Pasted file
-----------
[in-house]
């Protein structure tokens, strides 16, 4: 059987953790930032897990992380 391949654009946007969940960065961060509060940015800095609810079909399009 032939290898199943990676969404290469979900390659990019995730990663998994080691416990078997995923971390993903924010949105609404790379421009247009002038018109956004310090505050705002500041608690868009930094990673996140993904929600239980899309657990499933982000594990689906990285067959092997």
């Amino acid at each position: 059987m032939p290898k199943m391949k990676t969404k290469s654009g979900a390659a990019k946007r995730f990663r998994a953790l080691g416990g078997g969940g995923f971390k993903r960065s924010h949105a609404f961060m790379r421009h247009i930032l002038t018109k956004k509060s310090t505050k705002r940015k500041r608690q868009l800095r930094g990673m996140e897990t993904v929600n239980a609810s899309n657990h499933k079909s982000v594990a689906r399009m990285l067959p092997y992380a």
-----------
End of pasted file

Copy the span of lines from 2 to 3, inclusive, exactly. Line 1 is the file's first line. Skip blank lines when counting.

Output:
């Protein structure tokens, strides 16, 4: 059987953790930032897990992380 391949654009946007969940960065961060509060940015800095609810079909399009 032939290898199943990676969404290469979900390659990019995730990663998994080691416990078997995923971390993903924010949105609404790379421009247009002038018109956004310090505050705002500041608690868009930094990673996140993904929600239980899309657990499933982000594990689906990285067959092997």
């Amino acid at each position: 059987m032939p290898k199943m391949k990676t969404k290469s654009g979900a390659a990019k946007r995730f990663r998994a953790l080691g416990g078997g969940g995923f971390k993903r960065s924010h949105a609404f961060m790379r421009h247009i930032l002038t018109k956004k509060s310090t505050k705002r940015k500041r608690q868009l800095r930094g990673m996140e897990t993904v929600n239980a609810s899309n657990h499933k079909s982000v594990a689906r399009m990285l067959p092997y992380a």